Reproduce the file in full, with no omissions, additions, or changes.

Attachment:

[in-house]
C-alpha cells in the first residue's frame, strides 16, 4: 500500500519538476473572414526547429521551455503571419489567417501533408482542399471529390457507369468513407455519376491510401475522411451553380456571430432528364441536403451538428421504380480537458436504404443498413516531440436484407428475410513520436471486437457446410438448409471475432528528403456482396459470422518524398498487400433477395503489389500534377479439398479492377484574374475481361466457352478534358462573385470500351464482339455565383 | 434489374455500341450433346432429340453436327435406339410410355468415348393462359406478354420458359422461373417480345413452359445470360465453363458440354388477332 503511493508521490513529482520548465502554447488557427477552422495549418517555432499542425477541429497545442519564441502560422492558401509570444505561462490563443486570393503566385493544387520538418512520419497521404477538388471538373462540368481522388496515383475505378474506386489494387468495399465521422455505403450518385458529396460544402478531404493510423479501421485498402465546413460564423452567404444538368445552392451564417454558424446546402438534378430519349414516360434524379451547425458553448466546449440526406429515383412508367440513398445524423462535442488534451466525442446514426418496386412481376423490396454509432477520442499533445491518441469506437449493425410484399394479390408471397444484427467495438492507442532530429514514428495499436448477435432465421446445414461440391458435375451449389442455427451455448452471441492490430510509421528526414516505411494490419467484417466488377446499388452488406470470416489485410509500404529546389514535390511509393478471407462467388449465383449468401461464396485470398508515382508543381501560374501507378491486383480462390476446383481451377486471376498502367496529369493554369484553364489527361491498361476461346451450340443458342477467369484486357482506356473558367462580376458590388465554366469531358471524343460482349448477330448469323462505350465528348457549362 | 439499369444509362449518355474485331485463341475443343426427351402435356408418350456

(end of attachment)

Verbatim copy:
[in-house]
C-alpha cells in the first residue's frame, strides 16, 4: 500500500519538476473572414526547429521551455503571419489567417501533408482542399471529390457507369468513407455519376491510401475522411451553380456571430432528364441536403451538428421504380480537458436504404443498413516531440436484407428475410513520436471486437457446410438448409471475432528528403456482396459470422518524398498487400433477395503489389500534377479439398479492377484574374475481361466457352478534358462573385470500351464482339455565383 | 434489374455500341450433346432429340453436327435406339410410355468415348393462359406478354420458359422461373417480345413452359445470360465453363458440354388477332 503511493508521490513529482520548465502554447488557427477552422495549418517555432499542425477541429497545442519564441502560422492558401509570444505561462490563443486570393503566385493544387520538418512520419497521404477538388471538373462540368481522388496515383475505378474506386489494387468495399465521422455505403450518385458529396460544402478531404493510423479501421485498402465546413460564423452567404444538368445552392451564417454558424446546402438534378430519349414516360434524379451547425458553448466546449440526406429515383412508367440513398445524423462535442488534451466525442446514426418496386412481376423490396454509432477520442499533445491518441469506437449493425410484399394479390408471397444484427467495438492507442532530429514514428495499436448477435432465421446445414461440391458435375451449389442455427451455448452471441492490430510509421528526414516505411494490419467484417466488377446499388452488406470470416489485410509500404529546389514535390511509393478471407462467388449465383449468401461464396485470398508515382508543381501560374501507378491486383480462390476446383481451377486471376498502367496529369493554369484553364489527361491498361476461346451450340443458342477467369484486357482506356473558367462580376458590388465554366469531358471524343460482349448477330448469323462505350465528348457549362 | 439499369444509362449518355474485331485463341475443343426427351402435356408418350456